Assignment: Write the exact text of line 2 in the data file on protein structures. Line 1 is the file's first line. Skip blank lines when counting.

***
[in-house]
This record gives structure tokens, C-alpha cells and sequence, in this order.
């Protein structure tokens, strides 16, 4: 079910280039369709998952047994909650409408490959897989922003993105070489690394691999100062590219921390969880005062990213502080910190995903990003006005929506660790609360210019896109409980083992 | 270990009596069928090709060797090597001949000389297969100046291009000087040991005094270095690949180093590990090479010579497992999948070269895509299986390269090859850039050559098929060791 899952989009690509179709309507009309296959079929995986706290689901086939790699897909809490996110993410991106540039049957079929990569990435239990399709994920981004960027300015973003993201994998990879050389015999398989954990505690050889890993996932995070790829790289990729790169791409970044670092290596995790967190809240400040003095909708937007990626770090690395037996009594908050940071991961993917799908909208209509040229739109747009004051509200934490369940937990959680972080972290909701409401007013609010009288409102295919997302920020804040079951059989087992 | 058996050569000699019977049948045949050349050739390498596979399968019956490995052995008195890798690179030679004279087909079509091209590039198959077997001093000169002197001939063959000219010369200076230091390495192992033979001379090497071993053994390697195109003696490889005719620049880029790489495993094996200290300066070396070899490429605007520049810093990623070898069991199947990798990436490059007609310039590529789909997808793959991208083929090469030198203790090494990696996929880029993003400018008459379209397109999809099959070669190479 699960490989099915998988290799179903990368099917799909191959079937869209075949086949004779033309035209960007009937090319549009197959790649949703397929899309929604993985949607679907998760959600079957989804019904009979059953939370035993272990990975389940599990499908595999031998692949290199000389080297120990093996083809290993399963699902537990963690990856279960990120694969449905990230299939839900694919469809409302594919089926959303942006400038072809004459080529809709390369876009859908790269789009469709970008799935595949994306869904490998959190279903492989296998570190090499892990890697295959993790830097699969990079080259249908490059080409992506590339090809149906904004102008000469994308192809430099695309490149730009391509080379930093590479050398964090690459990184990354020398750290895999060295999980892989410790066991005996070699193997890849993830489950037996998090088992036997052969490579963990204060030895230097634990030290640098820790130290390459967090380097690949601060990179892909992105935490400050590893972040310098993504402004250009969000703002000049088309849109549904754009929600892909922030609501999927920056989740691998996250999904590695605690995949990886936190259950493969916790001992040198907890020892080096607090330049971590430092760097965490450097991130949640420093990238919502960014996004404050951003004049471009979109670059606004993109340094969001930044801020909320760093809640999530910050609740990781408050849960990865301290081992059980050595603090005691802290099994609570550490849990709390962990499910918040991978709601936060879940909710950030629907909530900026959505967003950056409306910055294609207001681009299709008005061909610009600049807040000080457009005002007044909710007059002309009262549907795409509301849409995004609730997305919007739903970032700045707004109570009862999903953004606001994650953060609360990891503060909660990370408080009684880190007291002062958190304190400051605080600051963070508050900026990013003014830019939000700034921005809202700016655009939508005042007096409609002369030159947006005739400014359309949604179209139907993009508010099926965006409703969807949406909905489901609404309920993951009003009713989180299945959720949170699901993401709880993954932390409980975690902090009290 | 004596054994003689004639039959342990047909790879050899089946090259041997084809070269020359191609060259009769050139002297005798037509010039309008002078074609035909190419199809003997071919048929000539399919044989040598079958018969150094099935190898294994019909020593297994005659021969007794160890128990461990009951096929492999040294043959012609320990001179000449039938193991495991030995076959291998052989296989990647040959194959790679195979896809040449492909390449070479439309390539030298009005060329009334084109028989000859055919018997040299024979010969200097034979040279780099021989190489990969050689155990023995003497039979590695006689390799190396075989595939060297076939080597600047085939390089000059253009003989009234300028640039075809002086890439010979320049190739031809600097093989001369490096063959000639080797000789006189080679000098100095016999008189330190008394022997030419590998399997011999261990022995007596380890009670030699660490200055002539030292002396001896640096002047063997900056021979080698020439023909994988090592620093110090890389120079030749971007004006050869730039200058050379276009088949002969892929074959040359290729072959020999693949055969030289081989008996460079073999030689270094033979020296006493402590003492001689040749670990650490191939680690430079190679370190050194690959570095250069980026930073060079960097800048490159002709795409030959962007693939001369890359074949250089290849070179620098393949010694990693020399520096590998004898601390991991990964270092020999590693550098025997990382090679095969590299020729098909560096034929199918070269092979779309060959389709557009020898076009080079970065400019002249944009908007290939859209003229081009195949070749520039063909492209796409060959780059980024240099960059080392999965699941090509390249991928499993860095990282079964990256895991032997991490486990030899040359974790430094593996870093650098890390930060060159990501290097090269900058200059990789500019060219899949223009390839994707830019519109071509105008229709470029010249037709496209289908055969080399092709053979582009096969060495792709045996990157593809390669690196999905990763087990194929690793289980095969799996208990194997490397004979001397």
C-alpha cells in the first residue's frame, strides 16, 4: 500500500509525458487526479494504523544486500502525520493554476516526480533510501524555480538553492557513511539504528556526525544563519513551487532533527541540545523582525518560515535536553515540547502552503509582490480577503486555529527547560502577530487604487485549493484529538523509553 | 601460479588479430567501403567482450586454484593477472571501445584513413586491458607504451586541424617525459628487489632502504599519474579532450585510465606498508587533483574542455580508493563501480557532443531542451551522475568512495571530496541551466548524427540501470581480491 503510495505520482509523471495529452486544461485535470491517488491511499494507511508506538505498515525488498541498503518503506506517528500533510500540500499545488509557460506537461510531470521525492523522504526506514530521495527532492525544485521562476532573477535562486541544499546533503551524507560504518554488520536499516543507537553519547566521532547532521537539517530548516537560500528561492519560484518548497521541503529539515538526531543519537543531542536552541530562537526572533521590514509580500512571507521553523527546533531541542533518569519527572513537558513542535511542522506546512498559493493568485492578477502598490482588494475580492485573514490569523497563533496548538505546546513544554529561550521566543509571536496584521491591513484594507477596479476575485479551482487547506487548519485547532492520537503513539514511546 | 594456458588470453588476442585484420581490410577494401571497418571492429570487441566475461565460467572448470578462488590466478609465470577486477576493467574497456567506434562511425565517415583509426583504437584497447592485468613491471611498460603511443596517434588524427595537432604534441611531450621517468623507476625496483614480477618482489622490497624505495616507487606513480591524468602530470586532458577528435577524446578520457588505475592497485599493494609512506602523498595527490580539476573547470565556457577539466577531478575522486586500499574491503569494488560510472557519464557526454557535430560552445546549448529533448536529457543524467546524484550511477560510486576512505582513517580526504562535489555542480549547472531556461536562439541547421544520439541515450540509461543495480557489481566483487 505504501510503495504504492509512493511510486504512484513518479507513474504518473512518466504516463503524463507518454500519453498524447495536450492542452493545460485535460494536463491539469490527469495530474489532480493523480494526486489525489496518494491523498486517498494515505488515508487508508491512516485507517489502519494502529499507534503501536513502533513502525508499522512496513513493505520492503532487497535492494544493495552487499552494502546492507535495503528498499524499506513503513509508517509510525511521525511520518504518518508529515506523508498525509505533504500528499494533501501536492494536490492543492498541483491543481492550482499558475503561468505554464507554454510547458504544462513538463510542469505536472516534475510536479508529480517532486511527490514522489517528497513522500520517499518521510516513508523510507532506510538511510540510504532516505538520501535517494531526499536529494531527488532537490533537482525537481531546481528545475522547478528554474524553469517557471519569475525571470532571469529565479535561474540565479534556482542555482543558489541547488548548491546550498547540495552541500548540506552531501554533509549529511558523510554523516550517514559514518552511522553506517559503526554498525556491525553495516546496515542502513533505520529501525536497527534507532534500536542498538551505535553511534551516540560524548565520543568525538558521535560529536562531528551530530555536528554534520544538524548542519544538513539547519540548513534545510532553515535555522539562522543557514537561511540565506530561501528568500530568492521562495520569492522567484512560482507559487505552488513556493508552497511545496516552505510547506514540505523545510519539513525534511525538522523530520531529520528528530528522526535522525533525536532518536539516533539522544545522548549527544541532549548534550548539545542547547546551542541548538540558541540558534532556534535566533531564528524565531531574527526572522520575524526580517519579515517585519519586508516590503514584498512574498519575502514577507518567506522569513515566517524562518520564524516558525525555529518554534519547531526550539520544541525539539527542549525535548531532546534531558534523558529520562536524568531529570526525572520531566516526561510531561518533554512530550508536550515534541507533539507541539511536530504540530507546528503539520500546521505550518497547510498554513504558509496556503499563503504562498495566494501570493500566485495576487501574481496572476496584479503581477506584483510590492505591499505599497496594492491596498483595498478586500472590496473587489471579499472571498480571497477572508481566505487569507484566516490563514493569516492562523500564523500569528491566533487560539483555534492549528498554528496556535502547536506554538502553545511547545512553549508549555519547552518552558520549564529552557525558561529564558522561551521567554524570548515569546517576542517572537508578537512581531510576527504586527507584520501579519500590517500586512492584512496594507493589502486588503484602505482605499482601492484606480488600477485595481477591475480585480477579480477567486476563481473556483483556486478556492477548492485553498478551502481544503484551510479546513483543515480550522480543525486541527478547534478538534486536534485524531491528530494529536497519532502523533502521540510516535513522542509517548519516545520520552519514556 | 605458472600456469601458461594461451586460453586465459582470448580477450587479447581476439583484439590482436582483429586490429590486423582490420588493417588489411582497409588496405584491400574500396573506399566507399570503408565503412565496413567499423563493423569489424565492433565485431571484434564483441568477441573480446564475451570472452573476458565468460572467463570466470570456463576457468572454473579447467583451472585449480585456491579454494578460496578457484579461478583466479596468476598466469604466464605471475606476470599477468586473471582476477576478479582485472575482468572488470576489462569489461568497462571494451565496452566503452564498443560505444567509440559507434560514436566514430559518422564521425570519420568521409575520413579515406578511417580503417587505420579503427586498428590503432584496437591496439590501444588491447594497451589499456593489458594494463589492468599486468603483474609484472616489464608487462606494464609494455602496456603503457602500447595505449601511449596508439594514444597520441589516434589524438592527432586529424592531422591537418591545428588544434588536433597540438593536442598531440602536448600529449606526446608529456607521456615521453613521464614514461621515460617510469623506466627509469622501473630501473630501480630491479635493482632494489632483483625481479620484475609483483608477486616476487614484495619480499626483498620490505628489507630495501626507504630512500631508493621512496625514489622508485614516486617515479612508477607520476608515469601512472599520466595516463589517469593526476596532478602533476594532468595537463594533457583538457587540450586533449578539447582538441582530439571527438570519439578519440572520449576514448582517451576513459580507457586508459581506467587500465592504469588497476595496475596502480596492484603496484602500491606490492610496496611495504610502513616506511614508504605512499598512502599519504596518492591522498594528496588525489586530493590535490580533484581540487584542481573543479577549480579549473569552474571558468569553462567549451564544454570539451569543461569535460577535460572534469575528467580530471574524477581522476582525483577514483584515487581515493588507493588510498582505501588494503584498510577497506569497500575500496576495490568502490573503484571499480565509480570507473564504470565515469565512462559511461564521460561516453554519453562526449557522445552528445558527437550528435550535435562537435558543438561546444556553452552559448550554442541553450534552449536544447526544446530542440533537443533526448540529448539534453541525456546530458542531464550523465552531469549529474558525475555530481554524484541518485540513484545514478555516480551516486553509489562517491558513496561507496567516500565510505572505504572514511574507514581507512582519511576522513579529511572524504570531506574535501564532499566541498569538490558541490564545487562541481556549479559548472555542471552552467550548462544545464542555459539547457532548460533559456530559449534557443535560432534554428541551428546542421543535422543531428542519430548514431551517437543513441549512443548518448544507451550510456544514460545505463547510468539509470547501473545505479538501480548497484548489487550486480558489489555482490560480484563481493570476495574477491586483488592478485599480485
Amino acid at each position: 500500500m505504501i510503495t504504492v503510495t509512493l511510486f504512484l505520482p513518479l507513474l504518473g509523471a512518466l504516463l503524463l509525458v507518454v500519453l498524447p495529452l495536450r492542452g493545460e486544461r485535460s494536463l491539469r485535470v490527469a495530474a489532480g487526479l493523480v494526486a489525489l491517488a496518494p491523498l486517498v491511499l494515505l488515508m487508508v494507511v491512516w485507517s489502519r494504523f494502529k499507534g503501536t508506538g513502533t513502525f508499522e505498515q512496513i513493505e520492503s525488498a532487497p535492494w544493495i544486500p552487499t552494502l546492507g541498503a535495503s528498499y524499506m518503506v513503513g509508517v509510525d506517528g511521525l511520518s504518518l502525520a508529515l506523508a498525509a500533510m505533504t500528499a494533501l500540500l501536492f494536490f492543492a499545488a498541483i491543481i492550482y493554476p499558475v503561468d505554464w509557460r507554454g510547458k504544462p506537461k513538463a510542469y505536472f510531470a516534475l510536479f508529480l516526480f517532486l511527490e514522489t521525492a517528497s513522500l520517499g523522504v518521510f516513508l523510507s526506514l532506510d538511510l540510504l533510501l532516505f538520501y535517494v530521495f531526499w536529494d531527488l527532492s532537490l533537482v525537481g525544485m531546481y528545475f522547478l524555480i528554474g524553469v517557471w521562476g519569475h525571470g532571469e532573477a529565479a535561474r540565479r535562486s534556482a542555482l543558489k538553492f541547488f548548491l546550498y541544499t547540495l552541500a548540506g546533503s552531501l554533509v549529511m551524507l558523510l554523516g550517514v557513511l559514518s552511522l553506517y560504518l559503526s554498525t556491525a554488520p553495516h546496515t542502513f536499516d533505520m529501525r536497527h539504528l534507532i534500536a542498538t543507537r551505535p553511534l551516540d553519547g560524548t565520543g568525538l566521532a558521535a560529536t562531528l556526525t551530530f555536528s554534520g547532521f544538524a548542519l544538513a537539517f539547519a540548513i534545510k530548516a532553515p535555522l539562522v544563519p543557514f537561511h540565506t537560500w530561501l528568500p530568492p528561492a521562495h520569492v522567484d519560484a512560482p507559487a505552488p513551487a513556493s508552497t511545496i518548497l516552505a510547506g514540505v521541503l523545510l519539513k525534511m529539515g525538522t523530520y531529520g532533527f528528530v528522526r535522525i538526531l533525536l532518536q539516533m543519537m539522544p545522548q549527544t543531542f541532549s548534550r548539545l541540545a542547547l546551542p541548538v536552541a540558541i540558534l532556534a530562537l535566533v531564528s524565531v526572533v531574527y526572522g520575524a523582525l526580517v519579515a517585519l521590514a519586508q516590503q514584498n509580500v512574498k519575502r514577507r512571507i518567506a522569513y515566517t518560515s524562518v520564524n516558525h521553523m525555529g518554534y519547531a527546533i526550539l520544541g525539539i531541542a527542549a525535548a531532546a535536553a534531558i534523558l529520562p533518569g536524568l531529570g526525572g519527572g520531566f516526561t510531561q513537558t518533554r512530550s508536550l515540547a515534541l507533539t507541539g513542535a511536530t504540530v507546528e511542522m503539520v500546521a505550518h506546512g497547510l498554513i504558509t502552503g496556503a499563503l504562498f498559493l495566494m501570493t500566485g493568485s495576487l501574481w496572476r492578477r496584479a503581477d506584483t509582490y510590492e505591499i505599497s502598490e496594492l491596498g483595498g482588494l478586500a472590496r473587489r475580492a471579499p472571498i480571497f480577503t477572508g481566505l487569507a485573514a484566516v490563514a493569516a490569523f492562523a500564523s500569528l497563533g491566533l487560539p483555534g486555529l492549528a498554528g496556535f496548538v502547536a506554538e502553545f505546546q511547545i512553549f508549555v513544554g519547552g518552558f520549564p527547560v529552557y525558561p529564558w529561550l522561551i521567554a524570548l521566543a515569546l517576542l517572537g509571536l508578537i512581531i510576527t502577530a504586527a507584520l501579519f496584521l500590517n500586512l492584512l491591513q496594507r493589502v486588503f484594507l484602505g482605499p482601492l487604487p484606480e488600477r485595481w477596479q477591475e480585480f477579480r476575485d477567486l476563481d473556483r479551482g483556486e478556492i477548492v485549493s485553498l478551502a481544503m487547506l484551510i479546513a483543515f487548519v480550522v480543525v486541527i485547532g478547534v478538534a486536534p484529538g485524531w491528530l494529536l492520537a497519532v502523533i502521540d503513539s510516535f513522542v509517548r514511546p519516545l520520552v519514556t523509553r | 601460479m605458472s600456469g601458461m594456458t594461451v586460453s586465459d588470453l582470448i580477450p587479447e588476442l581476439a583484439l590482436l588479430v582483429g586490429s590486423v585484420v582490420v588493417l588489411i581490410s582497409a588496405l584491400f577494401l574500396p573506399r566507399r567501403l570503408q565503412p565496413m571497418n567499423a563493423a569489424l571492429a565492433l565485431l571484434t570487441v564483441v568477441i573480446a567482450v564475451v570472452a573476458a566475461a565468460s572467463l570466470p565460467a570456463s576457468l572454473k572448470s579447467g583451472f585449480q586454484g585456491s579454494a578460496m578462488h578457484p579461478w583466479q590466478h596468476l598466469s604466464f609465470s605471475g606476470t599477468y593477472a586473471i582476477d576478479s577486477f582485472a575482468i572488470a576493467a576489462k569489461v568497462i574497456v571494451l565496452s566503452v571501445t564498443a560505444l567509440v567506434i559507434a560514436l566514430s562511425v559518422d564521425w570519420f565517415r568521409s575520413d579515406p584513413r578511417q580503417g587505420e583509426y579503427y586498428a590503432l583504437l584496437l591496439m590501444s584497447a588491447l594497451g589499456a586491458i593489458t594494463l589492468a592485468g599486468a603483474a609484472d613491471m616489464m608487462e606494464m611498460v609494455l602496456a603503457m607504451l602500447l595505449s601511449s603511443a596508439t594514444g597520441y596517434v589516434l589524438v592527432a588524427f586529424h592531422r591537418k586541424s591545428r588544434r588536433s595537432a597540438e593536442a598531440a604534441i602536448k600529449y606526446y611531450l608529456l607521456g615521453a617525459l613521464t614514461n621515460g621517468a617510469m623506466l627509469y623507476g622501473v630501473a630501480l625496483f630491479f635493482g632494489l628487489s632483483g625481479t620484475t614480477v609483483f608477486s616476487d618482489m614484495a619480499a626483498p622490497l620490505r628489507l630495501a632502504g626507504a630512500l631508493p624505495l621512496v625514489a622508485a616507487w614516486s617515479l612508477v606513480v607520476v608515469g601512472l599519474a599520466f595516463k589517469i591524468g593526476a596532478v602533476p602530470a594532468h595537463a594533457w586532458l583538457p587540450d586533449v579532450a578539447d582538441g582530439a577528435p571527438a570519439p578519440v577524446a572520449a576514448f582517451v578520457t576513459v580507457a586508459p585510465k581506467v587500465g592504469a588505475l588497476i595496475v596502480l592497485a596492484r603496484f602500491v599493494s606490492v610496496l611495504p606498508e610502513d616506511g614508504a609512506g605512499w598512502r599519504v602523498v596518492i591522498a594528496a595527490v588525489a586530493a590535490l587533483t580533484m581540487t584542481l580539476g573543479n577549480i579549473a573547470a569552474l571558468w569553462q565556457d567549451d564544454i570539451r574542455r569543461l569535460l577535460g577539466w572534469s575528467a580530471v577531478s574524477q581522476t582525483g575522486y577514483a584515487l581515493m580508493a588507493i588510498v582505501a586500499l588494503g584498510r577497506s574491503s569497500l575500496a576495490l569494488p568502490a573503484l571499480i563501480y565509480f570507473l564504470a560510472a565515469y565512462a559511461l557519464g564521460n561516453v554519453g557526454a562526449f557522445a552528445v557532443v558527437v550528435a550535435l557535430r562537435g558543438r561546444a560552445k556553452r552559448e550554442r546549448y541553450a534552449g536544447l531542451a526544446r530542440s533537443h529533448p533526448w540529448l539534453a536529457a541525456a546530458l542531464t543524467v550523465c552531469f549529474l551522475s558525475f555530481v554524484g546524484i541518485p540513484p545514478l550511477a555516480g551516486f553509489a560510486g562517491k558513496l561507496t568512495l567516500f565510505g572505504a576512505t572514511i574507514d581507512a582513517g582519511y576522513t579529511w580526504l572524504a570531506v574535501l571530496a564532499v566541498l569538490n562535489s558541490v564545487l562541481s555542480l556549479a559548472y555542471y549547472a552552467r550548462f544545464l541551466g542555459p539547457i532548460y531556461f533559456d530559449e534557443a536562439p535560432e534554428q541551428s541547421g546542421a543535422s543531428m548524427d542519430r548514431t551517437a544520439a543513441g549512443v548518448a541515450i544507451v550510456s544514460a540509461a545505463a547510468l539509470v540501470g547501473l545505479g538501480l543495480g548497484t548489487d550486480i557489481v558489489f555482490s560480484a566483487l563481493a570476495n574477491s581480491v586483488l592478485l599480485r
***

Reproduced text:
This record gives structure tokens, C-alpha cells and sequence, in this order.